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Spotted Lanternfly (SLF) Lycorma delicatula

NOT present in New Zealand

The SLF (Spotted Lanternfly) regularly appears on nightly news in the US, where eradication efforts are estimated to cost Pennsylvania US$324M a year. It looks pretty with its wings out (below), but videos of thousands of swarming SLFs and their ooze of honeydew make great television, striking fear into the hearts of gardeners and commercial growers worldwide

Spotted lanternfly, Lycorma delicatula.
Spotted lanternfly, Lycorma delicatula. Credit: jfeuerstein, iNaturalist

The SLF is a leafhopper of the order Hemiptera, and is closely related to cicadas, brown marmorated stink bugs[PN1] and aphids. SLF won’t bite you and won’t eat plant or fruit tissue. It survives by piercing stems and leaves and ingesting the sugars in the phloem. Unfortunately, it eats more than it needs and excretes sticky honeydew onto anything it sits on while digesting. The preferred host plant is Tree of Heaven (Ailanthus altissima), but the SLF can survive many of our commercial crops (see inset below). Sapsucking can kill a plant, but the real killer is the sooty mold that can take hold on the honeydew.

SLF is native to China but has become invasive in Japan, South Korea and the United States. It deposits masses of eggs on host plants or any sheltered hard surface, and then covers them with a waxy protective coating which makes them hard to control with insecticide. SLF is most likely to cross borders on woody plants and wood products, so shipments from affected countries are carefully controlled in New Zealand. MPI considers the risk of entry very low, because the eggs can’t withstand the extreme temperatures and agitation of sea or air freight. But if live nymphs or adults are accidentally imported and released here, we have plenty of host plants and the right climactic conditions to allow them to establish and become invasive.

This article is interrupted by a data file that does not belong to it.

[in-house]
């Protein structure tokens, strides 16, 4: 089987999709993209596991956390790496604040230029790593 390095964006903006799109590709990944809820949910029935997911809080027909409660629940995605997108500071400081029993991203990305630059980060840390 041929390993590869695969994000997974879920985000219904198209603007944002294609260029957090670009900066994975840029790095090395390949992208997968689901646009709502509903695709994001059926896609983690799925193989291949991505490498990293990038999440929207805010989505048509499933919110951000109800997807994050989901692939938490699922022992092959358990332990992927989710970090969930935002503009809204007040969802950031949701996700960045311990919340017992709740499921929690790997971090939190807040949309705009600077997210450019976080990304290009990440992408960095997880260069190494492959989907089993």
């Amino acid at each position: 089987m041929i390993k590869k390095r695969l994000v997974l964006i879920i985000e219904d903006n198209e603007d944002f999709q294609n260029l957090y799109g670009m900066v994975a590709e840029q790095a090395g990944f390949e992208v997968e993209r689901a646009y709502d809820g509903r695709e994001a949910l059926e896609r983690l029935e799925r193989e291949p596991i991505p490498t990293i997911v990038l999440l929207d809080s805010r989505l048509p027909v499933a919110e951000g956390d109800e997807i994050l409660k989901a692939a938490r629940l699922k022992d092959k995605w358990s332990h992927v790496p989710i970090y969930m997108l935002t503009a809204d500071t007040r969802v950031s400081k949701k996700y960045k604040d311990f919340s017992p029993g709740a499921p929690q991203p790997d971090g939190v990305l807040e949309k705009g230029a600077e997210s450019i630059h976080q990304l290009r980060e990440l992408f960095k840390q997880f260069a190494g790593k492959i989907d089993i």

Think you’ve found a spotted lanternfly or its eggs?

Photograph it.

Collect a sample (if you can).

Call Biosecurity on 0800 80 99 66 or send a photo using the free Find-A-Pest app

Early detection will give us the best chance of eradicating them before they become established.


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